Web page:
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  1. Star Lounger
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    Remove XP from dual boot WIN7 system

    I installed WIN7 on my XP system in dual boot mode. Now I don't need XP and would like to get rid of it, mainly to reduce the size (and processing time) of the WIN 7 system image file.
    There are numerous descriptions of how to do this in various forums, usually involving setting the WIN7 partition to Active then booting from the installation DVD and running various recovery tools. However I am not sure that these methods will work with my particular configuration.
    My disk is partitioned as follows (as shown in the WIN& Disk Management console):

    Partition 0: OEM
    Partition 1: WIN XP (D:, System, Active, Primary
    An extended partition containing three logical partitions:
    WIN 7 (C Boot, Page File, Crash Dump, Logical Drive
    TEMP (F Logical Drive
    DATA (G Logical Drive.
    An unused small primary partition.
    There is also another disk that I use for backups(with E: and F: drives).

    The problem is that you can only boot from a primary partition and my WIN 7 installation is in a logical one.

    There seems to be three options:
    1. Live with it, but shrink the XP installation to the minimum possible, e.g. delete the Programs folders. Question - what is the minimum I need to retain?
    2. Find some relatively easy and risk free way of converting the WIN 7 partition to a primary one. Booting up in XP I have Partition Master that has an option for doing just that - but it fails, saying "No empty slot in the MBR table".
    3. Extend the unused primary partition by shrinking the others, then copying the WIN 7 installation to this. I would then somehow have to rename the partition to C: and make it the default boot partition. I don't know if this is possible and if so how to do it.

    Any comments and suggestions are welcomed.

    George

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  3. Plutonium Lounger Medico's Avatar
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    Could you go to the Win 7 Disk Manager (Search, type Disk Management, then choose create and format hard disks.), right click on Win 7 and change to Primary. If this works, delete and partitions you wish. You may have to fix the MBR (use EasyBCD for this) Then use a third party partitioning app (I use Partition Wizard) to reclain the unallocated space.

    I believe this should work. Be sure to have a good Image, especially of your Win 7 partition should something go wrong and ensure you have created a Rescue Media for whatever Imaging app you use.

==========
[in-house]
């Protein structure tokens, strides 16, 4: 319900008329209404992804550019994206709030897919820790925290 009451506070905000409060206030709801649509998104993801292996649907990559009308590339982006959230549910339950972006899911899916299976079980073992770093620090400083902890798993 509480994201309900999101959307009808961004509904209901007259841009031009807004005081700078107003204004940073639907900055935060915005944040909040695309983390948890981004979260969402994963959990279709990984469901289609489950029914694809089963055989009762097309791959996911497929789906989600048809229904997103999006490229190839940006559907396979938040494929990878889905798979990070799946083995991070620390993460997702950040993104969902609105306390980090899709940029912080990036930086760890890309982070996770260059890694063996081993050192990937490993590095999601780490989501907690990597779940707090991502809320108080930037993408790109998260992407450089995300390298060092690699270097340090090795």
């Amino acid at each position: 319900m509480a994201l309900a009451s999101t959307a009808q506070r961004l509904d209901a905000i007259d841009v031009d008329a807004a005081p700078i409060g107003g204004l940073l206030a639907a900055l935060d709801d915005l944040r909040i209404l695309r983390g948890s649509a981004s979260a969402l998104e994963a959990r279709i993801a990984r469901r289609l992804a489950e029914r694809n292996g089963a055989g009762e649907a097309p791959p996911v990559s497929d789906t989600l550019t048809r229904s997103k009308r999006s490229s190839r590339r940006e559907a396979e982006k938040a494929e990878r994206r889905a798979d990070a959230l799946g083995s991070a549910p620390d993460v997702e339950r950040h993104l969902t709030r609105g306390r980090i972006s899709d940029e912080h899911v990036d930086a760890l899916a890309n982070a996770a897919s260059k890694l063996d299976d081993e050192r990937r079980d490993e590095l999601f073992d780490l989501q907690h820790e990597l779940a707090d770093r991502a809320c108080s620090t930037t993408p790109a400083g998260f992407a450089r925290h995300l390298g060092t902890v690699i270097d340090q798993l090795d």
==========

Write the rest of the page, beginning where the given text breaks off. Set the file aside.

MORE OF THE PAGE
BACKUP...BACKUP...BACKUP
    Have a Great Day! Ted


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  4. New Lounger
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    Lightbulb

    It seems there are 3 primary partitions (OEM, XP, empty) and one extended with 3 logical (Win7, temp, data).

    The XP partition cannot be deleted before you setup the boot environment to another partition.

    The quickest solution is: (being in Windows 7)
    1. Backup your user data (from XP, Win7, DATA).
    2. Delete the empty primary partition.
    3. Convert the logical Win7 partition to primary.
    3. Make Win7 partition active.
    4. Run "Dual-boot Repair" -> "Automatic Repair" - this will recreate the boot environment to the Win7 partition and change MBR and PBR(partition boot record) to Windows 7 format.
    5. Reboot.

    Later the entry for XP in the BCD can be deleted after deleting the XP partition (or formating it) using Windows 7 Control Panel - Administrative Tools - System Configuration or a BCD editor.

    If something goes wrong you can always run "Startup Repair"(up to three times) from Windows 7 DVD.

    Download "Dual-boot Repair" here: Visual BCD Editor - Windows 7/Vista
    "Dual-boot Repair" uses Windows 7 command line tools bootsect.exe and bcdboot.exe to accomplish the repair actions to the active partition.
    -----------------------------------------
    Please note:
    A normal install of Windows 7 to an empty disk is creating 2 partitions:
    1. System Reserved (holding the boot environment)
    2. Windows 7

    It is best to have the Windows 7 boot environment on the first partition (either on System Reserved or on a normal primary). If the boot environment is not placed on the first partition there are some times problems chain loading other Windows operating systems in a dual-boot scenario.

    Note 2:
    Deleting a partition which is placed before a partition holding an operating system means the boot entry for the operating system has to be adjusted as addressing of partitions is absolute in the BCD.

  5. Star Lounger
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    Many thanks to you both.
    When I tried to switch the WIN 7 partition to primary I got the message "No empty slot in MBR table". So I fired up XP, used Parttition Master to delete the spare primary partition at the end of the drive, then the chage to primary worked ok. I was surprised it was so easy.